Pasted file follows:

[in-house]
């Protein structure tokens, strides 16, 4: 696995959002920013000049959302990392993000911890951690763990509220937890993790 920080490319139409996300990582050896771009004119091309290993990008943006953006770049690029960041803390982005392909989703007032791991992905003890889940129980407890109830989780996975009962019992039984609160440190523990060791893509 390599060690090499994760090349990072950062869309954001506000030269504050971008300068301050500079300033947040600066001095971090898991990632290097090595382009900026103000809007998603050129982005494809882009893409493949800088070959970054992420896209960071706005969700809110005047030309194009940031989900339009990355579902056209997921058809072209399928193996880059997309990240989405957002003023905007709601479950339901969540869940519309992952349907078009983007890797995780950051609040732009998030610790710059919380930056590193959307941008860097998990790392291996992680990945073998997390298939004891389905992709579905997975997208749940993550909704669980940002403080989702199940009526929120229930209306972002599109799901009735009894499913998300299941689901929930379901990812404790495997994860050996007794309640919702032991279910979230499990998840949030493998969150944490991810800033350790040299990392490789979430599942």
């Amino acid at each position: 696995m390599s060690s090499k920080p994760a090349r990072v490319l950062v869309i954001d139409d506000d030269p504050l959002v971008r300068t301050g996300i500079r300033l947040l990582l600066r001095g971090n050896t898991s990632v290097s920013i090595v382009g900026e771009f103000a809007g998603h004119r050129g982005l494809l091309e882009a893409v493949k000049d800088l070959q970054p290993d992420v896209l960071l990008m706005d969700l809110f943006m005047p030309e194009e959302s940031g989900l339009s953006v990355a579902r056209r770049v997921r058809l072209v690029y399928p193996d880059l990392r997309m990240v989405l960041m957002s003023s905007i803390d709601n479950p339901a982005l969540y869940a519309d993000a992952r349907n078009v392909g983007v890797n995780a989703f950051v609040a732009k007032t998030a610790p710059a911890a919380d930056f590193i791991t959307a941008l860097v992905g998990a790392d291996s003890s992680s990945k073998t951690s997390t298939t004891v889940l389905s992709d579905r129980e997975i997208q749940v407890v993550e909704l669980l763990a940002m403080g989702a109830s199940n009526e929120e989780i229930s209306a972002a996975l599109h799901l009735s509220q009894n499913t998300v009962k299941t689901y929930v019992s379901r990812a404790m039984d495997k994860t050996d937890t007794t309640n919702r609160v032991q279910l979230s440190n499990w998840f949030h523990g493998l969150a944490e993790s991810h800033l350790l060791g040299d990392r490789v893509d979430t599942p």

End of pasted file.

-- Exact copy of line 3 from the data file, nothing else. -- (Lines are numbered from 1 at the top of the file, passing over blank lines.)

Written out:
């Amino acid at each position: 696995m390599s060690s090499k920080p994760a090349r990072v490319l950062v869309i954001d139409d506000d030269p504050l959002v971008r300068t301050g996300i500079r300033l947040l990582l600066r001095g971090n050896t898991s990632v290097s920013i090595v382009g900026e771009f103000a809007g998603h004119r050129g982005l494809l091309e882009a893409v493949k000049d800088l070959q970054p290993d992420v896209l960071l990008m706005d969700l809110f943006m005047p030309e194009e959302s940031g989900l339009s953006v990355a579902r056209r770049v997921r058809l072209v690029y399928p193996d880059l990392r997309m990240v989405l960041m957002s003023s905007i803390d709601n479950p339901a982005l969540y869940a519309d993000a992952r349907n078009v392909g983007v890797n995780a989703f950051v609040a732009k007032t998030a610790p710059a911890a919380d930056f590193i791991t959307a941008l860097v992905g998990a790392d291996s003890s992680s990945k073998t951690s997390t298939t004891v889940l389905s992709d579905r129980e997975i997208q749940v407890v993550e909704l669980l763990a940002m403080g989702a109830s199940n009526e929120e989780i229930s209306a972002a996975l599109h799901l009735s509220q009894n499913t998300v009962k299941t689901y929930v019992s379901r990812a404790m039984d495997k994860t050996d937890t007794t309640n919702r609160v032991q279910l979230s440190n499990w998840f949030h523990g493998l969150a944490e993790s991810h800033l350790l060791g040299d990392r490789v893509d979430t599942p």